Nanowire Electronics That Can Be Shaped to Fit Any Surface and Attach to Any Material Developed at Stanford
Stanford Report (CA) (07/28/11) Louis Bergeron
Stanford University researchers have developed a method of attaching nanowire electronics to the surface of almost any object, regardless of its shape or what material it is made of. The researchers say the technique could lead to wearable electronics, flexible computer displays, high-efficiency solar cells, and ultrasensitive biosensors. The key to the technique is coating the surface of the silicon wafer with a thin layer of nickel before fabricating the electronic circuitry. Nickel and silicon are both hydrophilic, which means that when they are exposed to water after fabrication the water penetrates the two materials, detaching the nickel and the electronics from the wafer. "The detachment process can be done at room temperature in water and only takes a few seconds," says Stanford professor Xiaolin Zheng. After detachment, the silicon wafers are clean and ready to reuse, which could greatly reduce manufacturing costs. The researchers also used an ultrathin layer of an extremely flexible polymer to serve as an insulator and provide mechanical support for the electronics. The short length of the nanowires used to fabricate the circuitry is what allows the devices to bend with the flexible substrate, according to the researchers.
EU Project Examines the Scalability and Performance of I/O Subsystems in Multicore Platforms
Institute of Computer Science (07/27/11) Angelos Bilas
European Union researchers are working on IOLanes, a project designed to improve input/output (I/O) performance in hardware that utilizes multicore architectures. IOLanes researchers are examining how multicore central processing units can be used to design new persistent I/O architectures. IOLanes has designed I/O subsystems that will result in 10 times fewer storage nodes in data centers and 10 times greater workload capacity for the same number of storage nodes. IOLanes researchers are targeting the performance and scalability issues of the I/O stack on multicore architectures; addressing I/O performance and dynamic resource management issues in virtualized, single-host environments; and examining the on-loading and off-loading tradeoffs for advanced functions in modern storage systems. IOLanes breaks down the I/O stack into four layers, including application and middleware, virtual machine, host operating system, and embedded storage controller. The IOLanes project will demonstrate the benefits of the new design using real-world data center-type applications.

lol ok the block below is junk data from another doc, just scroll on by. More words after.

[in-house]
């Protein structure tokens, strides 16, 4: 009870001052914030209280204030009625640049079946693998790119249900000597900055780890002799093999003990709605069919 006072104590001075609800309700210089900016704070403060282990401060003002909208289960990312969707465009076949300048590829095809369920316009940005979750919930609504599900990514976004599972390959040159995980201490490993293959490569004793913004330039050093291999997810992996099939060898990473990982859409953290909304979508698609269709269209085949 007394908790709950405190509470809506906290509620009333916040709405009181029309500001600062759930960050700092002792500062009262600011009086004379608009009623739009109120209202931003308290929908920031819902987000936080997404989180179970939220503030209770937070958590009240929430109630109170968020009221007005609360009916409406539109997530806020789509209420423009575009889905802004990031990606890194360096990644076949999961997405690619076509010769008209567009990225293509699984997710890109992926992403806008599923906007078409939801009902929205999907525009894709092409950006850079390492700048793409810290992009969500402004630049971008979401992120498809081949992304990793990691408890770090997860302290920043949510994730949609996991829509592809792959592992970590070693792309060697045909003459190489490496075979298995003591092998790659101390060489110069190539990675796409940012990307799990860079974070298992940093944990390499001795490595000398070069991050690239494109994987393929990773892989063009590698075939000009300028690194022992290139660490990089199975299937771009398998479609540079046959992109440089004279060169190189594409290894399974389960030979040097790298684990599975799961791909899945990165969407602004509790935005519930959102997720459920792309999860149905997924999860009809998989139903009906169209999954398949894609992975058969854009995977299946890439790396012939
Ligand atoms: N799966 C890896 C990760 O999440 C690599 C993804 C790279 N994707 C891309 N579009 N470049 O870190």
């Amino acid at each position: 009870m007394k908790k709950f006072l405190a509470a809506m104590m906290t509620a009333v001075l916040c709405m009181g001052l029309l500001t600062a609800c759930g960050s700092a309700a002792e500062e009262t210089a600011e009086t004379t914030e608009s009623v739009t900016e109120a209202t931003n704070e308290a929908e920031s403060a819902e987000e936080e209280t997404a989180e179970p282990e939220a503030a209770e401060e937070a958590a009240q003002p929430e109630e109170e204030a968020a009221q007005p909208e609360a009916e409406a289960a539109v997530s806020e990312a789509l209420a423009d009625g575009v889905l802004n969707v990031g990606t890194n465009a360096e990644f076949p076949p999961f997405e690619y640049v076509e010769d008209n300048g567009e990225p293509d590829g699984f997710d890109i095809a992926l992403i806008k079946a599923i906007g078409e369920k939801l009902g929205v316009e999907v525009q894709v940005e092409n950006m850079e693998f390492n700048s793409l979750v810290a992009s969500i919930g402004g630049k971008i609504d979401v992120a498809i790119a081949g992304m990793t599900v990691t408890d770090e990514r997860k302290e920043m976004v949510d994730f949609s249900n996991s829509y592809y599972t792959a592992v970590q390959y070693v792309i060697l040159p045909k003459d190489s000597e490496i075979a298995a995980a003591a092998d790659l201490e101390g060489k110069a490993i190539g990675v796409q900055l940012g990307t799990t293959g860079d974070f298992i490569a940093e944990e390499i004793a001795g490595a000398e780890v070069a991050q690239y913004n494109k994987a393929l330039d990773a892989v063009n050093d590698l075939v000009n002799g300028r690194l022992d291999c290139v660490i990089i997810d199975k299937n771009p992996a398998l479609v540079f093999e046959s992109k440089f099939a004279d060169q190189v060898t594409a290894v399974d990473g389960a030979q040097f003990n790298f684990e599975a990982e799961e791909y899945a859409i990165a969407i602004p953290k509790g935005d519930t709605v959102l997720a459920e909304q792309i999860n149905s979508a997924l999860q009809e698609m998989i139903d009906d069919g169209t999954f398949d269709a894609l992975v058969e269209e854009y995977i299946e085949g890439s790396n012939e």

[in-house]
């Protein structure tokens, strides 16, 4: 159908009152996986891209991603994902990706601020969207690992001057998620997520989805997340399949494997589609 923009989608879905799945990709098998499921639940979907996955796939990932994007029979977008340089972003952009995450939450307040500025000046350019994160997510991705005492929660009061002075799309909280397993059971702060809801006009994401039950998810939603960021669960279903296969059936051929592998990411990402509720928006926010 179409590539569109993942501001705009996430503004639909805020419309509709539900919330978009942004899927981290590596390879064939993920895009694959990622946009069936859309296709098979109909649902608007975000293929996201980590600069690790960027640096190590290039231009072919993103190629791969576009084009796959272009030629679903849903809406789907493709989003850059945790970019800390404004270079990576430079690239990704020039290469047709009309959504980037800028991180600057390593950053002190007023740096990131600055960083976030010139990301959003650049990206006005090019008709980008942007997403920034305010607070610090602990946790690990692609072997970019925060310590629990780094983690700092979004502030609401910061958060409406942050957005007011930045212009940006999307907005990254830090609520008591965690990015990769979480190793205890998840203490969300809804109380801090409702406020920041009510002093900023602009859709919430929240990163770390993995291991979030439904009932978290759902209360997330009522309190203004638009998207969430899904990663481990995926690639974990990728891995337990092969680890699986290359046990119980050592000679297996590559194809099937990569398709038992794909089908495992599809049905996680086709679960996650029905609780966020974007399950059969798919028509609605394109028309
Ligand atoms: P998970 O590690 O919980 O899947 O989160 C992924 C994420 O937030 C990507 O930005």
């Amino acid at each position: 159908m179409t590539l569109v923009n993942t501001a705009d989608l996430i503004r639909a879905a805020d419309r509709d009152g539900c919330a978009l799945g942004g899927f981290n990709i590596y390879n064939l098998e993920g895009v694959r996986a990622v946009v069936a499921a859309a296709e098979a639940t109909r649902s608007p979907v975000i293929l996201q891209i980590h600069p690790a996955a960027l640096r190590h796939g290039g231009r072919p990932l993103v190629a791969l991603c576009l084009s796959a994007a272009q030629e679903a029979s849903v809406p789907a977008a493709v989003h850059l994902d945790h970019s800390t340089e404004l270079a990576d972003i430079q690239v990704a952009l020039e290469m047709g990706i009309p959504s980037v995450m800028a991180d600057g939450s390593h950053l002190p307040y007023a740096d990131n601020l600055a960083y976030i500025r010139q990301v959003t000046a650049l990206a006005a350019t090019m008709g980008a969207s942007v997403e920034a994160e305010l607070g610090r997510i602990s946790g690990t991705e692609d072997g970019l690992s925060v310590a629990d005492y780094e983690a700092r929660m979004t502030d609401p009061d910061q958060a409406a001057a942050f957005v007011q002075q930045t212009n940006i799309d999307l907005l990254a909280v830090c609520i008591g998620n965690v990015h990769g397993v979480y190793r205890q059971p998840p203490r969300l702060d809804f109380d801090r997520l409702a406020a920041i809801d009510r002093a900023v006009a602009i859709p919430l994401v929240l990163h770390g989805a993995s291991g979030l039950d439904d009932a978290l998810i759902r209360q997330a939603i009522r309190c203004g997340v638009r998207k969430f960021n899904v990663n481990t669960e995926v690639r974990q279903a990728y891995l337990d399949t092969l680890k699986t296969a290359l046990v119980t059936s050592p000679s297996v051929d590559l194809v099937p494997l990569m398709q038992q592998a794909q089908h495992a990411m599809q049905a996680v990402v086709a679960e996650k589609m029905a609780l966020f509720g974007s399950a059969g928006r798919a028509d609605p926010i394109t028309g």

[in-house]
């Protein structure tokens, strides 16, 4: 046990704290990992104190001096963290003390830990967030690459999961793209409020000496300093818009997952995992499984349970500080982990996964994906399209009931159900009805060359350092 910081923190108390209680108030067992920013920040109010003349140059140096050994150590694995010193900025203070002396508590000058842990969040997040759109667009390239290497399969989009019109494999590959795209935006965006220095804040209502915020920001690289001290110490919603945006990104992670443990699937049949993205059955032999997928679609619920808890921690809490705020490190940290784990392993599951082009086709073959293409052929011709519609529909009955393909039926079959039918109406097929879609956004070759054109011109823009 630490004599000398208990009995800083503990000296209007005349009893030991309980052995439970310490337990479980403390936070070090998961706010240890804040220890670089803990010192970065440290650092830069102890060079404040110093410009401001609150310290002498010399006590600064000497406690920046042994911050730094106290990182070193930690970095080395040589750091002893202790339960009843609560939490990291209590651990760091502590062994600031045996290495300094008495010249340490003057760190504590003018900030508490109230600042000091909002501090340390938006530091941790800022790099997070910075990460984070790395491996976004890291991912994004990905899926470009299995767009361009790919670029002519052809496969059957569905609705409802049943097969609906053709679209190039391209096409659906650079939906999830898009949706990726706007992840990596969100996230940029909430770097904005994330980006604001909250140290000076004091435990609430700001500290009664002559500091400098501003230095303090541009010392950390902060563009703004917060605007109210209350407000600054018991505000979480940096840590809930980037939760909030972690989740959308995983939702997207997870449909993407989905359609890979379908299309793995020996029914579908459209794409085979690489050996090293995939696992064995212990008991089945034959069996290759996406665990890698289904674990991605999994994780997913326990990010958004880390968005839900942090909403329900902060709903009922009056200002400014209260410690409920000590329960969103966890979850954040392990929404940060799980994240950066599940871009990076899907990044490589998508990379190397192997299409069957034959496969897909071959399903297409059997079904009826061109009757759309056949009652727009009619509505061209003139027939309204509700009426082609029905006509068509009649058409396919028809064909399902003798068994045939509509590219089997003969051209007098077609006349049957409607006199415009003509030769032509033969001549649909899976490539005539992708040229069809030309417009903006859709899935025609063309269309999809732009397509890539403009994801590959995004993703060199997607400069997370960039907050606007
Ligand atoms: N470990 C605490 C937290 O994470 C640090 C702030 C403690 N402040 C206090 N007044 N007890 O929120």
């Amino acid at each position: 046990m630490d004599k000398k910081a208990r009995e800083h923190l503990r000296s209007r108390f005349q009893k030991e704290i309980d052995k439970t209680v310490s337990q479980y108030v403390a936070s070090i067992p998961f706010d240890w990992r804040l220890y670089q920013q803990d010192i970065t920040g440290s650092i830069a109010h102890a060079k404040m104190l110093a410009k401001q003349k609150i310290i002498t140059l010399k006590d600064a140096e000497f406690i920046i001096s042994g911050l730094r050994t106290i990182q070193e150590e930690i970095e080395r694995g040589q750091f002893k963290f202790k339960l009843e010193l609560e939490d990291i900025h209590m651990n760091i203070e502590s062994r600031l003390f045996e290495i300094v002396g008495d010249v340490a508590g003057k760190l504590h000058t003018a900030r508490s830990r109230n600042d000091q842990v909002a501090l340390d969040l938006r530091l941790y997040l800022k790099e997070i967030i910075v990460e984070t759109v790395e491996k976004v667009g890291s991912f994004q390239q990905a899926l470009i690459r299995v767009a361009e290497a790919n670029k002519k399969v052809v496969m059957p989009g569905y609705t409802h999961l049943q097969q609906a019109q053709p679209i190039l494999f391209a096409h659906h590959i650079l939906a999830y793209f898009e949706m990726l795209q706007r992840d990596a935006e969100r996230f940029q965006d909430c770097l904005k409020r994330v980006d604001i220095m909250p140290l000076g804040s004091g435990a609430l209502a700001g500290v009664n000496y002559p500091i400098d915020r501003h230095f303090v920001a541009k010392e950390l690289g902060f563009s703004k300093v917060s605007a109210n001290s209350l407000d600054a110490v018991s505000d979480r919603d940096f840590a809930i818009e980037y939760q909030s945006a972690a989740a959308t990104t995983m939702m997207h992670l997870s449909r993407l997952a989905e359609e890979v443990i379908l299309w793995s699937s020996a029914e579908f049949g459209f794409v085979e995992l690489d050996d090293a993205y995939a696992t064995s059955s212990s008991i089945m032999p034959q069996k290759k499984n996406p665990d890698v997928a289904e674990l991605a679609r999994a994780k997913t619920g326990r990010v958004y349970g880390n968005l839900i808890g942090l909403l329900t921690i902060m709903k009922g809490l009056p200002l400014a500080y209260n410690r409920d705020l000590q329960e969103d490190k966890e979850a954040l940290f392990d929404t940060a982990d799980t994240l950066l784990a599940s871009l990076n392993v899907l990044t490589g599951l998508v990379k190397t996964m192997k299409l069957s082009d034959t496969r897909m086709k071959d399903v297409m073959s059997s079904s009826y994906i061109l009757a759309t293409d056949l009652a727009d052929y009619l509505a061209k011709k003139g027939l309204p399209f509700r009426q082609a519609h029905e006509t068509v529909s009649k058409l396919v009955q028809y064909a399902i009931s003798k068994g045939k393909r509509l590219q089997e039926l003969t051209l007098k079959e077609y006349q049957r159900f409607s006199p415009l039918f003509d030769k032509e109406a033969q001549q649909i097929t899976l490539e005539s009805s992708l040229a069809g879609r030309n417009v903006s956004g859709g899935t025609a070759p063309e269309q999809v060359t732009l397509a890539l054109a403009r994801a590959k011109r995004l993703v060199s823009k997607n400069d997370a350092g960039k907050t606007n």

Will Li-Fi Be the New Wi-Fi?
New Scientist (07/28/11) Jamie Condliffe
Visible light communication (VLC), which uses rapid pulses of light to wirelessly transmit information, could be an alternative to conventional Wi-Fi. The University of Edinburgh's Harald Haas says the technology is based on new high-brightness light-emitting diodes (LEDs). If the LED is on, a digital "1" is transmitted, and if the LED is off, a digital "0" is transmitted. The LEDs can be switched on and off very rapidly, making them useful for transmitting data. Researchers at the universities of Oxford and Edinburgh are using parallel data transmission with arrays of LEDs, where each LED transmits a different data stream. Other researchers are using different colored LEDs to alter the light's frequency, with each frequency encoding a different data channel. Heinrich Hertz Institute researchers have reached data rates of more than 500 Mbps using a standard white-light LED. Since VLC uses light instead of radio-frequency signals, it could be safely used in aircraft, built into medical devices, and underwater. "There are around 14 billion light bulbs worldwide, they just need to be replaced with LED ones that transmit data," Haas says. "We reckon VLC is a factor of 10 cheaper than Wi-Fi."